Cases reported "Nervous System Neoplasms"

Filter by keywords:

Retrieving documents. Please wait...

1/129. Antiamphiphysin antibodies are associated with various paraneoplastic neurological syndromes and tumors.

    BACKGROUND: Antiamphiphysin antibodies react with a 128-kd protein found in synaptic vesicles.They were first described in patients with paraneoplastic stiff-man syndrome and breast cancer, but studies suggest that they can also occur in patients with other tumors and neurological disorders. OBJECTIVE: To determine if antiamphiphysin antibodies are associated with various paraneoplastic neurological syndromes and tumors. patients AND methods: Of 2800 serum samples tested by routine immunohistochemical procedures on sections of paraformaldehyde-fixed rat brain for the detection of autoantibodies associated with paraneoplastic neurological syndromes, 5 were selected because of labeling suggestive of antiamphiphysin antibodies and subsequently confirmed by the results of Western blot analysis using recombinant amphiphysin protein. Controls consisted of 40 patients with various nonparaneoplastic neurological diseases; 101 patients with cancer but without paraneoplastic neurological syndrome; 9 patients with small cell lung cancer, anti-Hu antibodies, and paraneoplastic neurological syndrome; 3 patients with M2-type antimitochondrial antibodies but no neurological disorder; and 30 normal subjects. RESULTS: Of the 5 patients with antiamphiphysin antibodies, patient 1 had sensory neuronopathy, encephalomyelitis, and breast cancer; patient 2 had limbic encephalitis, and small cell lung cancer was detected in the mediastinum after 24 months of follow-up; patient 3 had encephalomyelitis and ovarian carcinoma; and patients 4 and 5 had lambert-eaton myasthenic syndrome and small cell lung cancer (patient 4 subsequently developed cerebellar degeneration). None of the 5 had stiffness. Two patients (Nos. 2 and 4) had antimitochondrial antibodies. The two patients (Nos. 4 and 5) with lambert-eaton myasthenic syndrome had antibodies directed against the voltage-gated calcium channel, and patient 2 subsequently developed anti-Hu antibodies. In the controls, antiamphiphysin antibodies were detected by Western blot analysis in 3 of 8 patients with anti-Hu antibodies, but in none of the other groups. CONCLUSIONS: These data indicate that antiamphiphysin antibodies are not specific for one type of tumor or one neurological syndrome and can be associated with other neural and nonneural antibodies. The simultaneous association of several antibodies in some patients suggests multimodal autoantibody production. ( info)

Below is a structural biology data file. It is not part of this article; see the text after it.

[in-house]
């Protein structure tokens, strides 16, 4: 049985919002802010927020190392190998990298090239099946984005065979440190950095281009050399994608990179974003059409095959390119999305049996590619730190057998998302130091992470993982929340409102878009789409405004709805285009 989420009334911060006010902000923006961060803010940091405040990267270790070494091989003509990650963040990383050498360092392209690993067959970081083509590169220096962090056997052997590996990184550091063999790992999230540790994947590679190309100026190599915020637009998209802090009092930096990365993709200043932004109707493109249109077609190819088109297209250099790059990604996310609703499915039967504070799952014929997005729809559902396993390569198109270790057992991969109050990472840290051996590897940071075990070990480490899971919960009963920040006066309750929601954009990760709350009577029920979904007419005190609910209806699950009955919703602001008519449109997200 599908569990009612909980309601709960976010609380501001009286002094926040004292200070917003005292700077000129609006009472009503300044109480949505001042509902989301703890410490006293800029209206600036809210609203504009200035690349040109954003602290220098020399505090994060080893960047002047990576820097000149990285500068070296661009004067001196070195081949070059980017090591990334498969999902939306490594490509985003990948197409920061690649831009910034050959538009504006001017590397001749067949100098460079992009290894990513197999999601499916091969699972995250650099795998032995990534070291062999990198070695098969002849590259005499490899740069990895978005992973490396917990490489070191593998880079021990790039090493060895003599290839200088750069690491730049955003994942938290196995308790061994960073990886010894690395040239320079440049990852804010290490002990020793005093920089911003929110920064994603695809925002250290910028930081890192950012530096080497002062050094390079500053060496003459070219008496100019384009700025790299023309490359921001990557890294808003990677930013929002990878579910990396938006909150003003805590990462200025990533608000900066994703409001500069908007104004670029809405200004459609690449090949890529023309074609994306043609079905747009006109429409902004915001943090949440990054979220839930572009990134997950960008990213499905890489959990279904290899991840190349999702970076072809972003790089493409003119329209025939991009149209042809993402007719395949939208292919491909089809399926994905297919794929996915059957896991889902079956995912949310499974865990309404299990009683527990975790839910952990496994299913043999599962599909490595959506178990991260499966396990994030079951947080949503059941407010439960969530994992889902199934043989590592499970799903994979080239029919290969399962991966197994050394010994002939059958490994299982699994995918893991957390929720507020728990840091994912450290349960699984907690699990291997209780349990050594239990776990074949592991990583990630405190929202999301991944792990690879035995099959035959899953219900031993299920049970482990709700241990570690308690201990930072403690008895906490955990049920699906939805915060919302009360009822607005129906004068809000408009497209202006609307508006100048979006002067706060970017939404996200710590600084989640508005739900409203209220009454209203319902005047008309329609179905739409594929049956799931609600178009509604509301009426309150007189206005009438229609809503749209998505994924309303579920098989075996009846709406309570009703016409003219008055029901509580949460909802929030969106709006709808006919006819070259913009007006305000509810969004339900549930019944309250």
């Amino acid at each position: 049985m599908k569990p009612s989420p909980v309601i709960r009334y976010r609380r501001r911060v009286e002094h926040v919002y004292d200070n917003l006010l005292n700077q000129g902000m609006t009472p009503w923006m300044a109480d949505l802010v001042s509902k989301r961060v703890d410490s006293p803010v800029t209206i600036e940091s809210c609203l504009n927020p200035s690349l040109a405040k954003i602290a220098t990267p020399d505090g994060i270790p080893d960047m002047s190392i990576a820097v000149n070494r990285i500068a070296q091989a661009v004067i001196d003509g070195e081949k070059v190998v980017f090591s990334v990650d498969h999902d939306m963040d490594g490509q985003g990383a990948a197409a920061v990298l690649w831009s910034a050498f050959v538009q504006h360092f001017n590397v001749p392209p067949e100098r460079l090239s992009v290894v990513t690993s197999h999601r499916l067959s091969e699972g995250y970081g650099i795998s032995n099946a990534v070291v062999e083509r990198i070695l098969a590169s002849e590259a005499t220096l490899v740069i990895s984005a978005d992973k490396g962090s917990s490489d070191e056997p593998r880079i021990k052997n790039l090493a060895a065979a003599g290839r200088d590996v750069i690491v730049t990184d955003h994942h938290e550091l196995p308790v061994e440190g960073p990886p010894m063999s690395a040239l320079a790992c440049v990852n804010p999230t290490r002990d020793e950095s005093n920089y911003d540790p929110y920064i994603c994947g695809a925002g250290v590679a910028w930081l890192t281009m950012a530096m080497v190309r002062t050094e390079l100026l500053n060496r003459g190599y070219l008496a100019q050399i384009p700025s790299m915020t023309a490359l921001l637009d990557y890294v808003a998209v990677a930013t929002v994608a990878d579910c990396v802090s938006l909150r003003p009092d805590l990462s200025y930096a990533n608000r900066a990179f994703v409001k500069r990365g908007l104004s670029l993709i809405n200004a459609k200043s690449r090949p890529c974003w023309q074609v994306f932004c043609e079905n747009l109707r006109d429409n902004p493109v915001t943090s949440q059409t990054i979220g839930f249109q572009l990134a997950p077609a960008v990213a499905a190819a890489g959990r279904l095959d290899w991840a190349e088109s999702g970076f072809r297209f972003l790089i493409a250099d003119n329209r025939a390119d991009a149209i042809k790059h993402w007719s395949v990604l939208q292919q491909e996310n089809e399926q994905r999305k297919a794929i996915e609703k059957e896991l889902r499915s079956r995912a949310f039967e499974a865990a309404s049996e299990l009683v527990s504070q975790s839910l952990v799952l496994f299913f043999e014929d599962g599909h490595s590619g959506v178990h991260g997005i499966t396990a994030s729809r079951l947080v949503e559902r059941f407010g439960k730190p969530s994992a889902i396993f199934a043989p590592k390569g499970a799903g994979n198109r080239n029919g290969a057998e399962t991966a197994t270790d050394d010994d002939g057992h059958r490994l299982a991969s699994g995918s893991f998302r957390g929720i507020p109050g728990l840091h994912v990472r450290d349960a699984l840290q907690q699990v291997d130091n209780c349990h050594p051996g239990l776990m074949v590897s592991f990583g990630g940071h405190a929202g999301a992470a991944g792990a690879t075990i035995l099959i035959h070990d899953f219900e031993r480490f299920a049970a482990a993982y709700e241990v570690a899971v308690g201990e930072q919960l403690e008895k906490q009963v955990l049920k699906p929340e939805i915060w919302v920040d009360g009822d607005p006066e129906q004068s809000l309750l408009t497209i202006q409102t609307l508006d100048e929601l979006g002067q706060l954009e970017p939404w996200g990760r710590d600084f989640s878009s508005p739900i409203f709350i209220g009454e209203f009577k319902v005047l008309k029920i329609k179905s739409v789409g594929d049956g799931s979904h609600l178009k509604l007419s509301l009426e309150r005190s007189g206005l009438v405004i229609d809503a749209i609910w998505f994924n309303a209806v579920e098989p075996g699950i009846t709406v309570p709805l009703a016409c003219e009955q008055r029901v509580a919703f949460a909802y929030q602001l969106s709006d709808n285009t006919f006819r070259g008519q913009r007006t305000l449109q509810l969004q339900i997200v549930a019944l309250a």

2/129. skin conductance responses in paediatric Harlequin syndrome.

    We report a novel and simple application of skin conductance response (SCR) testing for diagnosis of a new-onset iatrogenic Harlequin syndrome in an infant. Isolated ipsilateral facial pallor, complicated by thermally induced systemic sympathetic vasodilatation, and preferential lateral decubitus positioning, mimics harlequin colour change. Correct diagnosis as Harlequin syndrome with facial sympathetic interruption was demonstrated by diminution of SCR. ( info)

3/129. Autonomic nerve tumour with skeinoid fibres: ultrastructure of skeinoid fibres examined by quick-freezing and deep-etching method.

    A case of gastrointestinal autonomic nerve tumour with skeinoid fibres (SFs) of the jejunum in a 79-year-old Japanese man, was examined by the quick-freezing and deep-etching (QF-DE) method. The tumour consisted of spindle cells with immunohistochemical reactions for vimentin, NSE and CD34. Electron microscopically, features of the neural cells of the myenteric plexus were observed. The QF-DE method demonstrated intercellular meshwork structures, consisting of thin filaments (7-15 nm), with granular deposits. Fully developed parts of the deposits formed nodular aggregates composed of irregularly surfaced thick fibrils (30-48 nm) with a tendency to linear arrangement (SFs). We detected many interconnecting thin filaments (ICTFs) between the SFs, which were pre-existing components in the meshwork, avoiding the granular deposits. The focal thickening formed by the connection between SFs and ICTFs revealed a periodicity typical of SFs (33-45 nm). We conclude that SFs are formed by decoration of the granular deposits along pre-existing intercellular meshwork structures. ( info)

4/129. brachial plexus catheter reservoir for the treatment of upper-extremity cancer pain: technical case report.